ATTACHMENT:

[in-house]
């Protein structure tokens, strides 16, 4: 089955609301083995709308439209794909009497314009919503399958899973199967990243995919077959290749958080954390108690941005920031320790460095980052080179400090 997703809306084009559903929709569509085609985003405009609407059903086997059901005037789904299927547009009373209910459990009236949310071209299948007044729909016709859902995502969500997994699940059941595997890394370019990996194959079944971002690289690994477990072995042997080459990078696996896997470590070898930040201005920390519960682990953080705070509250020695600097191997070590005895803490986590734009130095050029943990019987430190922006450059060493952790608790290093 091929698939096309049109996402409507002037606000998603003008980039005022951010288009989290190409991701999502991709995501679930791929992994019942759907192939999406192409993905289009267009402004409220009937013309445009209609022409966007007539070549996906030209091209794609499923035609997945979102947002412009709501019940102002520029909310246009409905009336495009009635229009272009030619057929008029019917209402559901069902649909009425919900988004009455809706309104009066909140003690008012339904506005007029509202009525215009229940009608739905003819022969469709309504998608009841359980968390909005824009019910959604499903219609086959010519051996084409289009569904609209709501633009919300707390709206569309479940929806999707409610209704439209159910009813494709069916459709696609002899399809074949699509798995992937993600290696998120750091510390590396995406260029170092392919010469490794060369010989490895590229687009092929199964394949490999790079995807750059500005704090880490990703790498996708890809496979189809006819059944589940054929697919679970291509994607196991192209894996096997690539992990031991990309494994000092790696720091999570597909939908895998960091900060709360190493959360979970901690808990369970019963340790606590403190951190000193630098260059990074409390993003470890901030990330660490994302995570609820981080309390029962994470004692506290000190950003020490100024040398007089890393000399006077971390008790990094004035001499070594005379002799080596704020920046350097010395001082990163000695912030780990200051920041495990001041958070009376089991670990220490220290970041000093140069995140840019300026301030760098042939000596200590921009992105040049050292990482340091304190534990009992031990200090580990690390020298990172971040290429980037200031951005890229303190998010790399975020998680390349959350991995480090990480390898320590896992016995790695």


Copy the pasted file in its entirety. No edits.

[in-house]
């Protein structure tokens, strides 16, 4: 089955609301083995709308439209794909009497314009919503399958899973199967990243995919077959290749958080954390108690941005920031320790460095980052080179400090 997703809306084009559903929709569509085609985003405009609407059903086997059901005037789904299927547009009373209910459990009236949310071209299948007044729909016709859902995502969500997994699940059941595997890394370019990996194959079944971002690289690994477990072995042997080459990078696996896997470590070898930040201005920390519960682990953080705070509250020695600097191997070590005895803490986590734009130095050029943990019987430190922006450059060493952790608790290093 091929698939096309049109996402409507002037606000998603003008980039005022951010288009989290190409991701999502991709995501679930791929992994019942759907192939999406192409993905289009267009402004409220009937013309445009209609022409966007007539070549996906030209091209794609499923035609997945979102947002412009709501019940102002520029909310246009409905009336495009009635229009272009030619057929008029019917209402559901069902649909009425919900988004009455809706309104009066909140003690008012339904506005007029509202009525215009229940009608739905003819022969469709309504998608009841359980968390909005824009019910959604499903219609086959010519051996084409289009569904609209709501633009919300707390709206569309479940929806999707409610209704439209159910009813494709069916459709696609002899399809074949699509798995992937993600290696998120750091510390590396995406260029170092392919010469490794060369010989490895590229687009092929199964394949490999790079995807750059500005704090880490990703790498996708890809496979189809006819059944589940054929697919679970291509994607196991192209894996096997690539992990031991990309494994000092790696720091999570597909939908895998960091900060709360190493959360979970901690808990369970019963340790606590403190951190000193630098260059990074409390993003470890901030990330660490994302995570609820981080309390029962994470004692506290000190950003020490100024040398007089890393000399006077971390008790990094004035001499070594005379002799080596704020920046350097010395001082990163000695912030780990200051920041495990001041958070009376089991670990220490220290970041000093140069995140840019300026301030760098042939000596200590921009992105040049050292990482340091304190534990009992031990200090580990690390020298990172971040290429980037200031951005890229303190998010790399975020998680390349959350991995480090990480390898320590896992016995790695």